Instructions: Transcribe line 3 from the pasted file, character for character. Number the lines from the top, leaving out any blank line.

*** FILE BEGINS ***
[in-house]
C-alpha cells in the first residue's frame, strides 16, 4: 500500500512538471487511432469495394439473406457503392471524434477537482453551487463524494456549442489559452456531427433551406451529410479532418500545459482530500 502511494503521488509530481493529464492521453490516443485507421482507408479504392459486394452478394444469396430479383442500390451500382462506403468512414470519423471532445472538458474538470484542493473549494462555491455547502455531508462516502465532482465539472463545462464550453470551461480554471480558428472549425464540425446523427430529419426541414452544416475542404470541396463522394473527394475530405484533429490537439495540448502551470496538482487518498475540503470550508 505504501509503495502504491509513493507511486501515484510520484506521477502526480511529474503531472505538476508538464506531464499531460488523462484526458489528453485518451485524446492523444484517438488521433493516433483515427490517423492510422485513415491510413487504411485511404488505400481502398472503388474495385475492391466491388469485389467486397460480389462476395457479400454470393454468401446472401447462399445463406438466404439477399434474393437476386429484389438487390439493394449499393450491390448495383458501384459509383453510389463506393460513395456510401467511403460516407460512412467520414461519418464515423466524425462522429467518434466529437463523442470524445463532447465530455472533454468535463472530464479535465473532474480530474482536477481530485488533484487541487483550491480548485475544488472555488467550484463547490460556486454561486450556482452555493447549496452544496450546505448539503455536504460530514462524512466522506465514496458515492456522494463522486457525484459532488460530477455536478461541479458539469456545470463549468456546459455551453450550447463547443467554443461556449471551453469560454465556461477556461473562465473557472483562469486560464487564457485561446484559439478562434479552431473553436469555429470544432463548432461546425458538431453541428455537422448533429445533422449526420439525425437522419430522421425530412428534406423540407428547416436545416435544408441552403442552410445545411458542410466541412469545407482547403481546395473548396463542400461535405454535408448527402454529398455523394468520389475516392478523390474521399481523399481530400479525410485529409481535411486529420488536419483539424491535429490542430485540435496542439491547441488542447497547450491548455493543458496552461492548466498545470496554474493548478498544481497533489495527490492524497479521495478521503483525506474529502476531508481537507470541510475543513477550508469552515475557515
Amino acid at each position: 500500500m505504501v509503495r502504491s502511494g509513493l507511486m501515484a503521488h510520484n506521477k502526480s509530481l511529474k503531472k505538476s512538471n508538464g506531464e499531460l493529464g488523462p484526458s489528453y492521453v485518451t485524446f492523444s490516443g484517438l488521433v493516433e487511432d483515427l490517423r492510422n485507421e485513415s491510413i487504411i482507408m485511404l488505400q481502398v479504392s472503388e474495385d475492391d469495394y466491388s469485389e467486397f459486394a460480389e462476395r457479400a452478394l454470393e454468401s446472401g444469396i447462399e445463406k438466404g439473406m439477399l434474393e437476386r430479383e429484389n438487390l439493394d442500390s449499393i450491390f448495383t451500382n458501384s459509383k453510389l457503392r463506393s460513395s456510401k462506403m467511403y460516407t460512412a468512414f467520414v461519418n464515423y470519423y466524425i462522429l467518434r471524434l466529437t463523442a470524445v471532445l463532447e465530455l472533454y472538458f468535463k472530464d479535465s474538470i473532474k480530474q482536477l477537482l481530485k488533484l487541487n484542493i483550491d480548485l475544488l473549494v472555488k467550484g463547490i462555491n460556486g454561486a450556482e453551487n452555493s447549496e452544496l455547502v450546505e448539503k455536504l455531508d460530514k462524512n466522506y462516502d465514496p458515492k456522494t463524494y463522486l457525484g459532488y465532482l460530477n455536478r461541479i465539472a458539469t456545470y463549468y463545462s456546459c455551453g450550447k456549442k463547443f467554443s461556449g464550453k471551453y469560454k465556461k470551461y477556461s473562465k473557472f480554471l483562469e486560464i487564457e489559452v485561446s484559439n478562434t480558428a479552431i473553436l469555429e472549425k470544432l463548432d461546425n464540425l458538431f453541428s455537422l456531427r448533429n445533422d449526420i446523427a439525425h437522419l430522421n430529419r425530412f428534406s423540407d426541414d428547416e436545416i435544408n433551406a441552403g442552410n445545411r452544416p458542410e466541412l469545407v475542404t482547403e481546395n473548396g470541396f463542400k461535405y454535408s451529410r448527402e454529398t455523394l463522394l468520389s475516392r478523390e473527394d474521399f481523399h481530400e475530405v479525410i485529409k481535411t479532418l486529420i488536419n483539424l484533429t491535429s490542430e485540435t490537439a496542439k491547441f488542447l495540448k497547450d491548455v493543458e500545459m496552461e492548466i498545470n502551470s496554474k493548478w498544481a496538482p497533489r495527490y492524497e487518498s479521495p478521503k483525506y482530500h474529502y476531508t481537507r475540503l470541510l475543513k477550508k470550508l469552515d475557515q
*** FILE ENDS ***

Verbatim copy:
Amino acid at each position: 500500500m505504501v509503495r502504491s502511494g509513493l507511486m501515484a503521488h510520484n506521477k502526480s509530481l511529474k503531472k505538476s512538471n508538464g506531464e499531460l493529464g488523462p484526458s489528453y492521453v485518451t485524446f492523444s490516443g484517438l488521433v493516433e487511432d483515427l490517423r492510422n485507421e485513415s491510413i487504411i482507408m485511404l488505400q481502398v479504392s472503388e474495385d475492391d469495394y466491388s469485389e467486397f459486394a460480389e462476395r457479400a452478394l454470393e454468401s446472401g444469396i447462399e445463406k438466404g439473406m439477399l434474393e437476386r430479383e429484389n438487390l439493394d442500390s449499393i450491390f448495383t451500382n458501384s459509383k453510389l457503392r463506393s460513395s456510401k462506403m467511403y460516407t460512412a468512414f467520414v461519418n464515423y470519423y466524425i462522429l467518434r471524434l466529437t463523442a470524445v471532445l463532447e465530455l472533454y472538458f468535463k472530464d479535465s474538470i473532474k480530474q482536477l477537482l481530485k488533484l487541487n484542493i483550491d480548485l475544488l473549494v472555488k467550484g463547490i462555491n460556486g454561486a450556482e453551487n452555493s447549496e452544496l455547502v450546505e448539503k455536504l455531508d460530514k462524512n466522506y462516502d465514496p458515492k456522494t463524494y463522486l457525484g459532488y465532482l460530477n455536478r461541479i465539472a458539469t456545470y463549468y463545462s456546459c455551453g450550447k456549442k463547443f467554443s461556449g464550453k471551453y469560454k465556461k470551461y477556461s473562465k473557472f480554471l483562469e486560464i487564457e489559452v485561446s484559439n478562434t480558428a479552431i473553436l469555429e472549425k470544432l463548432d461546425n464540425l458538431f453541428s455537422l456531427r448533429n445533422d449526420i446523427a439525425h437522419l430522421n430529419r425530412f428534406s423540407d426541414d428547416e436545416i435544408n433551406a441552403g442552410n445545411r452544416p458542410e466541412l469545407v475542404t482547403e481546395n473548396g470541396f463542400k461535405y454535408s451529410r448527402e454529398t455523394l463522394l468520389s475516392r478523390e473527394d474521399f481523399h481530400e475530405v479525410i485529409k481535411t479532418l486529420i488536419n483539424l484533429t491535429s490542430e485540435t490537439a496542439k491547441f488542447l495540448k497547450d491548455v493543458e500545459m496552461e492548466i498545470n502551470s496554474k493548478w498544481a496538482p497533489r495527490y492524497e487518498s479521495p478521503k483525506y482530500h474529502y476531508t481537507r475540503l470541510l475543513k477550508k470550508l469552515d475557515q